Robert Hughes: I think Crumb is, basically he's the Bruegel of the last half of the twentieth century. I mean, there wasn't a Bruegel of the first half but there is one of the last half, and that is Robert Crumb. Because he gives you that tremendous kind of impaction of lusting, suffering, crazed humanity in sorts of bizarre, gorgolye-like, allegorical forms. He's just got this very powerful imagination which goes right over the top a lot of the time. But it very seldom lies.
See more »

Connections

Featured in Nostalgia Critic: Conan: Part 1 (2010) See more »

Soundtracks

Ragtime Nightingale
Composed by Joseph F. Lamb
Performed by David Boeddinghaus
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User Reviews

 
A Different Way to View Crumb
25 November 2002 | by NYC LionSee all my reviews

First, I liked this movie very much. But, as you can see from the previous comments, this is a movie that you'll either love or hate. But its hard to be indifferent to it. Zwigoff does a wonderful job of setting a mood that allows you to examine an artist who is depraved, perverse and, yet, insightful.

Everyone seems to come away from the movie with an idea that Robert is spared the obvious insanity of his two brothers because of his art. But I see it differently(hence the title of this comment). Even Robert admits that his brother, Charles, was a better cartoonist. Another way to view Robert's "success" and his brothers' descent into "crazy" is fame. Crumb was an involuntary icon of the 60's. Where would Robert be today if he wasn't recognized and rewarded in the 60's? If Zap comix had turned him away for his misogynist and racist comics, would he have had the subsequent female relationships that seemed to normalize his existence? What would his fantasizing over a high school yearbook and habitual masturbation meant if he was an unknown sharing a room with his brother at Mom's house?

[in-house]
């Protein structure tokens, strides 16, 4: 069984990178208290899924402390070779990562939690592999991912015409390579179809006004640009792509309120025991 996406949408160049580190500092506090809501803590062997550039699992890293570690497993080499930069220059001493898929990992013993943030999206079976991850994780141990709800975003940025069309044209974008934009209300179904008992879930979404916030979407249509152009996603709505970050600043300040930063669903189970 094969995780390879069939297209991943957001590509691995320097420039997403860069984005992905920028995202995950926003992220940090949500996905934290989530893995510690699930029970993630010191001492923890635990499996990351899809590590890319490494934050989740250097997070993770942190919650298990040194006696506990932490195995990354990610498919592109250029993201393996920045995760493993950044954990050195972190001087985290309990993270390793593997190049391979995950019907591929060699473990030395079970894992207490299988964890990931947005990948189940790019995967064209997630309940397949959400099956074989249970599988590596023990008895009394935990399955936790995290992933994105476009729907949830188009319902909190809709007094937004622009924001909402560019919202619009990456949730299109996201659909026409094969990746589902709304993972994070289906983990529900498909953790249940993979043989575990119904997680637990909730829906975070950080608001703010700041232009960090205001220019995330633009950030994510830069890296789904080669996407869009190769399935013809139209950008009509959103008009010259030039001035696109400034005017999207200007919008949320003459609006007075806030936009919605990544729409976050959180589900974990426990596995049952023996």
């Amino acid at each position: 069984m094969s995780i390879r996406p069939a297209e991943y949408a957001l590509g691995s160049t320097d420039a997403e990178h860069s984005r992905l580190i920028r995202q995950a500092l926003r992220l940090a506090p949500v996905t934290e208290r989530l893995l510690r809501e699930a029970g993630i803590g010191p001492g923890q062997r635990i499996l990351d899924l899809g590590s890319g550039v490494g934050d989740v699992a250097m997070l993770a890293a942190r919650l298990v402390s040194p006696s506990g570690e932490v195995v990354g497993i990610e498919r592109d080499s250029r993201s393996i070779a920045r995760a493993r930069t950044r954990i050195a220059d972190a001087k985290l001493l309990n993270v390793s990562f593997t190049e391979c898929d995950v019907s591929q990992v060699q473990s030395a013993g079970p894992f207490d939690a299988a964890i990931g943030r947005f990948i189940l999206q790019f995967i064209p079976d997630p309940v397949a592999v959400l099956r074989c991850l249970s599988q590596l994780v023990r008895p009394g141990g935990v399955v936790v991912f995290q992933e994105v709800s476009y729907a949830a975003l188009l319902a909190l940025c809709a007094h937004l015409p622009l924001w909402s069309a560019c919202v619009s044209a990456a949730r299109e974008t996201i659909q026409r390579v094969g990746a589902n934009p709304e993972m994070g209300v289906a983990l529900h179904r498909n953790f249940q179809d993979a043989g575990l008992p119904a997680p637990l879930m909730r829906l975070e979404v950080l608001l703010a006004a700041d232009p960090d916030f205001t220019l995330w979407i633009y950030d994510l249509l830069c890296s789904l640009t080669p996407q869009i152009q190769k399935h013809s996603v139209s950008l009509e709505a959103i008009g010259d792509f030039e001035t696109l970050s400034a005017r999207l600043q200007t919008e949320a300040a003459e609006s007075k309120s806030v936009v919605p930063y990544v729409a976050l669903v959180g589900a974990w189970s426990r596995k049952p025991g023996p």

When I watch this movie, I am always mindful that Robert's obvious genius would be lost were it not for his luck at being discovered. I suppose that is an obvious statement but, in Crumb's case, fame has managed to gloss over many unacceptable characteristics. And, maybe, that's not such a bad thing.

The film lightly touches on Crumb's relationship with his son and daughter. For some reason, Crumb's bumbling attempts at affection with his children were a bit disturbing. Or maybe its just that Crumb's fixation with wrestling and piggyback riding lingers in your mind when he hugs his daughter.

On a lighter note, I've noticed that no one has mentioned the soundtrack of this movie. Designed to be in keeping with Robert's love of old American music, the music helps to define the subject. I wonder why Zwigoff made no mention of Crumb's Cheap Suit Serenaders band.

Crumb comments against the crass commercialism of America. And, yet, I first saw this movie at a theater in Baltimore where the lobby was chock full of Crumb comic picture cards, mugs, etc.

Crumb, the movie, is a crazy world of contradictions and well worth the ride.